It is also contemplated that an embodiment of the present invention may use a one way bearing that can be engaged and disengaged (e.g., along a spline shaft) to provide a ratchet mechanism. With the benefit of this disclosure one of ordinary skill in the art may realize other possible ways to provide a ratchet mechanism for an embodiment of the present invention.

FIG. 40 shows a system 32 of a fifteenth illustrative embodiment of the present invention operably installed on a vehicle 22. As in FIG. 39, FIG. 40 shows a rear independent suspension system for one side of the vehicle 22. The fifteenth embodiment shown in FIG. 40 is similar to the fourteenth embodiment shown in FIG. 39, except that the one-way mechanism differs. In FIG. 39, the one-way mechanism 52 includes a ratchet gear 142 with beveled ratchet teeth 64 and a pulley spring (not shown). In the fifteenth embodiment (see FIG. 40), the one-way mechanism 52 of the vehicle control system 32 includes a pulley member 170, a tooth gear 142, a cable 172, a pulley spring 180, and a movable tongue system 46.

When the electromechanical actuator 48 (a solenoid in this example) of the movable tongue system 46 is activated, the tongue member 54 is pushed toward the pulley member 170 to engage the tooth gear 142, as shown in FIG. 40. Because neither of the teeth 64 and the tongue member 54 in the fifteenth embodiment are beveled, the tongue member 54 engaging with the tooth gear 142 causes the pulley member 170 to be locked in place. The pulley spring 180 causes the slack of the cable 172 to be taken up and causes the cable 172 to be wound about the pulley member 170 when the pulley member rotates. Because the cable 172 is wrapped at least partially around the pulley member 170, is attached to the pulley member 170, and is attached between a sprung mass portion (e.g., frame or body) of the vehicle 22 and the lower control arm 126 of the suspension (which is part of the unsprung portion of the vehicle), the cable 172 restricts the lower control arm 126 from moving further away from the sprung mass portion of the vehicle 22. However, the suspension is permitted to compress further because of the configuration of the system 32 using the cable 172. Thus, even though the pulley member 172 is locked in place, the system 32 of FIG. 40 still provides a one-way mechanism allowing the suspension to compress further while restricting the suspension from expanding further.

In the fifteenth embodiment shown in FIG. 40, the tooth gear 142 includes several teeth 64. In variations of the fifteenth embodiment, the tooth gear 142 may have more or less number of teeth 64. Although it may be less preferred, a version of the fifteenth embodiment may have only one tooth 64 for engaging with the tongue member 54, as illustrated in FIG. 41 for example.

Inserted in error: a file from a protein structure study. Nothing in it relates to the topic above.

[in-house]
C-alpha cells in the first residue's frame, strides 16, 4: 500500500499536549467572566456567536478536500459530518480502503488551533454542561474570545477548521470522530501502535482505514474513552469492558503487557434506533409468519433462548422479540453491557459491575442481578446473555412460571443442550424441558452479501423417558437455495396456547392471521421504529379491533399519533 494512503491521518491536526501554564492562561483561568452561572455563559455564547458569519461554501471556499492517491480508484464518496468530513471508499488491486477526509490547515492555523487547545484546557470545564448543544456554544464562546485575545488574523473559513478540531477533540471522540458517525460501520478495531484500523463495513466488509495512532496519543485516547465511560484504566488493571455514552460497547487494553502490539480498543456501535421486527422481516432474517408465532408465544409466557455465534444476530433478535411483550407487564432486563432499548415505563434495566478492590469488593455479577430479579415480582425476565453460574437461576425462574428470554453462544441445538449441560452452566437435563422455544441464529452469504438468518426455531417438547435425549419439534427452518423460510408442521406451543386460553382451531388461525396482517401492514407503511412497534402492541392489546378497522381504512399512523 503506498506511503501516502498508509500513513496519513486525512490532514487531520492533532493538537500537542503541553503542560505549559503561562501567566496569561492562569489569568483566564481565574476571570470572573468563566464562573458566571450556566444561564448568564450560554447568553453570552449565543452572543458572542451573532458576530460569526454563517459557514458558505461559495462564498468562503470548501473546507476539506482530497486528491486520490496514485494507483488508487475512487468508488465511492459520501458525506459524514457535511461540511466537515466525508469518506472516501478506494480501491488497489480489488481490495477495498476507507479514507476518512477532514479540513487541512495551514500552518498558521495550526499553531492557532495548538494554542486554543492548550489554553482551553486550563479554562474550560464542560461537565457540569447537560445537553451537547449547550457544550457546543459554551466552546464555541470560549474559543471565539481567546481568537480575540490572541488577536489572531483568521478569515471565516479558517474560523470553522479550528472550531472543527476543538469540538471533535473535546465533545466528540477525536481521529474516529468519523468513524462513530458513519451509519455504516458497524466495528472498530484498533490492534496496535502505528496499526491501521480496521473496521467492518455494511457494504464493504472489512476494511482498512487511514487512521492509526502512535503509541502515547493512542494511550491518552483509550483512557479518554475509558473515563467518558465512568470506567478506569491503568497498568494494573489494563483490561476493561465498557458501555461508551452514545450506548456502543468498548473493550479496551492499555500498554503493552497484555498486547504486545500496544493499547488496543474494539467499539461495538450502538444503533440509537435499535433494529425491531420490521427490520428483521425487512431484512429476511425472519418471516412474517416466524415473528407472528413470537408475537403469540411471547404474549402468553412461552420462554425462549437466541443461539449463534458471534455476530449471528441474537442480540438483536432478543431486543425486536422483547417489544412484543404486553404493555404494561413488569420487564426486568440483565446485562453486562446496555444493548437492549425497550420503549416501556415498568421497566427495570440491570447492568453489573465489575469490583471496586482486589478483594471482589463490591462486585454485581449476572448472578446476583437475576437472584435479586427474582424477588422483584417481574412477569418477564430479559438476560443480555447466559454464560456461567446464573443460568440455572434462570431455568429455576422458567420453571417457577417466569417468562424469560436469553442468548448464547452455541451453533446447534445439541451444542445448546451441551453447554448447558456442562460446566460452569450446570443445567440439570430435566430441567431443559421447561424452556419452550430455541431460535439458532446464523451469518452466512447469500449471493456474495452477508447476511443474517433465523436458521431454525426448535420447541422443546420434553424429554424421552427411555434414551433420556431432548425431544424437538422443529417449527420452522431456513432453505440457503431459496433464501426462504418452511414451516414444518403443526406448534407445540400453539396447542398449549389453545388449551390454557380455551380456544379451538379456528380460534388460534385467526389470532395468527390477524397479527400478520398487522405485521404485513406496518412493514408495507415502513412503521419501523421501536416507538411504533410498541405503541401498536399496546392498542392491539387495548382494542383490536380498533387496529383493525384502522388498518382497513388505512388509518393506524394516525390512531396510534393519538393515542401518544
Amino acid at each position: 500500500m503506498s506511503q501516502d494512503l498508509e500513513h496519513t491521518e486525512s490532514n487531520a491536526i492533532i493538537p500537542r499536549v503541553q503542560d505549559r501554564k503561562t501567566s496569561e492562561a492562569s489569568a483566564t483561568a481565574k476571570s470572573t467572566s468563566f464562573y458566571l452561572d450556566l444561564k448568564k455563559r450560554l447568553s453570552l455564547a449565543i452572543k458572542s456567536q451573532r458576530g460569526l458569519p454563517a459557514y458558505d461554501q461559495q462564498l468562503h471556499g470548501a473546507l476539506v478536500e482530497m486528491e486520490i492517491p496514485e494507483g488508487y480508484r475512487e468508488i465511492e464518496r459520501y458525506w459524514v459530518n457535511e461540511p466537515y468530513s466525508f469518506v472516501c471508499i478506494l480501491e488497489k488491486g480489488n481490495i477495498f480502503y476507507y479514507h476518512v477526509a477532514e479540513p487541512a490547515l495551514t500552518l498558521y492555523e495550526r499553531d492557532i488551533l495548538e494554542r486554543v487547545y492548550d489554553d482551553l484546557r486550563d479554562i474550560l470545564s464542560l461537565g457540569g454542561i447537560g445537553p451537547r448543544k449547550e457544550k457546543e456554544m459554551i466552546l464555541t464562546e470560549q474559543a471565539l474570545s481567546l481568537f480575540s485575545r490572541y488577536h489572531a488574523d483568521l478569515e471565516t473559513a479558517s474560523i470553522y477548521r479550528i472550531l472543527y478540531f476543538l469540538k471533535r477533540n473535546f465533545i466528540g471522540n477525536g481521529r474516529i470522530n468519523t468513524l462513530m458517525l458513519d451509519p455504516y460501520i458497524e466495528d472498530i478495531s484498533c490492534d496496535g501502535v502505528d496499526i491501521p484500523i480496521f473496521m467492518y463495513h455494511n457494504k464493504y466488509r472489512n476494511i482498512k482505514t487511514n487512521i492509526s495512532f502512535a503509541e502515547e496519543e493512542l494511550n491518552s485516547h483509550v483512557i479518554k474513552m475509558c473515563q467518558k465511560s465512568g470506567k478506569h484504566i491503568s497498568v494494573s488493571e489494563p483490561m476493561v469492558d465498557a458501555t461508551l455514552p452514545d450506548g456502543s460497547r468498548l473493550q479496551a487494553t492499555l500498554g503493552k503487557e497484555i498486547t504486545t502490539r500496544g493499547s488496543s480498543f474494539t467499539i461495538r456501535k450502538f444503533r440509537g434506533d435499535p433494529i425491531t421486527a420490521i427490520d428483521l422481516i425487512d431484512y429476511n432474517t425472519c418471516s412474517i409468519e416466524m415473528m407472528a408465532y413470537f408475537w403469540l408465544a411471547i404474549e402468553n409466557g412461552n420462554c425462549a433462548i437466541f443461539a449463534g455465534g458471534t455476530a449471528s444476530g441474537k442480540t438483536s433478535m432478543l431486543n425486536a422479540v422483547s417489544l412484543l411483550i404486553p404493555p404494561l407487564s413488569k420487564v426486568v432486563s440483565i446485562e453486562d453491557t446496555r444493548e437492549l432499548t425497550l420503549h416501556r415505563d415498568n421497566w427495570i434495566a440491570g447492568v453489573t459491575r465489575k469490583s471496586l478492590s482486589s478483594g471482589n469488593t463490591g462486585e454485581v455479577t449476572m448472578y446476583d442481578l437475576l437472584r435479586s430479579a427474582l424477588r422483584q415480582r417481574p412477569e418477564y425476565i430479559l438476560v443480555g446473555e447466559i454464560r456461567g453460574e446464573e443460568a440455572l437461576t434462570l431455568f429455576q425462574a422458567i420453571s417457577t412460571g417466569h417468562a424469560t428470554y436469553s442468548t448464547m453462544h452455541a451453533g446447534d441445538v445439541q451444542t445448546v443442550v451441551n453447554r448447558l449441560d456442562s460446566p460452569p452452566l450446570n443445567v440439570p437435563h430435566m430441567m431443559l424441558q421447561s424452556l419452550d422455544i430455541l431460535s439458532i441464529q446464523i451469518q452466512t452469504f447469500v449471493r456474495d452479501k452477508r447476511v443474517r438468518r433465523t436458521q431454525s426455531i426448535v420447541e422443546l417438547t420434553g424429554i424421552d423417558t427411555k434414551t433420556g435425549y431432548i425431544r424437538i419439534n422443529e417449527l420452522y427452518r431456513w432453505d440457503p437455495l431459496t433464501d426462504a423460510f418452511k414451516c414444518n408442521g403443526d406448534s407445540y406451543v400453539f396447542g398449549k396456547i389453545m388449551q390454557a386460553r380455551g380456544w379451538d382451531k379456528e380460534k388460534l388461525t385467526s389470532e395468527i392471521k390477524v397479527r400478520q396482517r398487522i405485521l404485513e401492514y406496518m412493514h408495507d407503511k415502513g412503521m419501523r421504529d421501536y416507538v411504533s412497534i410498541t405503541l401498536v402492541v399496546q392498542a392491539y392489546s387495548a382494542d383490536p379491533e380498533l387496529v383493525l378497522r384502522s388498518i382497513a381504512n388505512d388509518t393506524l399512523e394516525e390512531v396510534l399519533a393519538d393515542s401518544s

FIGS. 42 and 43 show flowcharts that more generally describe functions common in many of the embodiments of the present invention. Referring first to FIG. 42, one or more conditions are sensed by one or more sensors that trigger the activation of a one-way mechanism of the vehicle control system 32 (block 182 in FIG. 42). The condition(s) sensed may be any of a wide variety of conditions relevant to sensing a need for activating the system 32, for example, including (but not necessarily limited to): vehicle speed, lateral acceleration, braking acceleration, tilt angle of vehicle frame or body relative to the ground, steering wheel angular velocity, steering wheel position, and any combination thereof, for example. It will likely be preferable in practical use that the system 32 is not activated unless the vehicle 22 has a velocity greater than some certain speed (e.g., 40 mph, 50 mph). The reason for this is that the system 32 may not be needed at lower speeds. During testing, activating the system at low speeds makes any noise generated by the system more noticeable to the vehicle occupants and the system 32 may be triggered by sharp, low speed turns (e.g., turning at a 90 degree corner at 25 mph using an abrupt steering action).

Continuing in the flowchart of FIG. 42, as described in many of the embodiments above, the system 32 may be adapted to trigger the one-way mechanism 52 when a conditions sensed (e.g., lateral acceleration and vehicle speed) exceed a certain threshold level. In a preferred embodiment, the one-way mechanism is activated for a certain period of time (e.g., 10 seconds) (block 184 in FIG. 42). While the one-way mechanism is activated (e.g., solenoid 48 energized to push tongue member 54 into the tooth or teeth 64), in a preferred embodiment of the present invention the suspension on the outside of the turn is allowed or permitted to compress further (block 186 in FIG. 42) and the suspension on the inside of the turn (i.e., opposite side of vehicle) is restricted, prevented, or at least hindered from expanding further (block 188 in FIG. 42). After the certain period of time has elapsed, the system 32 is deactivated in certain embodiments of the present invention (block 190 in FIG. 42).

Referring now to FIG. 43, another method embodiment of the present invention is illustrated by the flowchart. The initial steps (blocks 182, 184, 186, and 188) in FIG. 43 are the same as that of FIG. 42. But in this embodiment, a logic circuit determines is there or are there condition(s) still sensed by the sensor(s) that would trigger the system (block 192 in FIG. 43). If yes, then the system 32 remains activated for another period of time (same as before or possibly different). If no, then the system is deactivated after the then current period of time (block 190 in FIG. 43). Thus, FIGS. 42 and 43 illustrate methods of implementing embodiments of the present invention.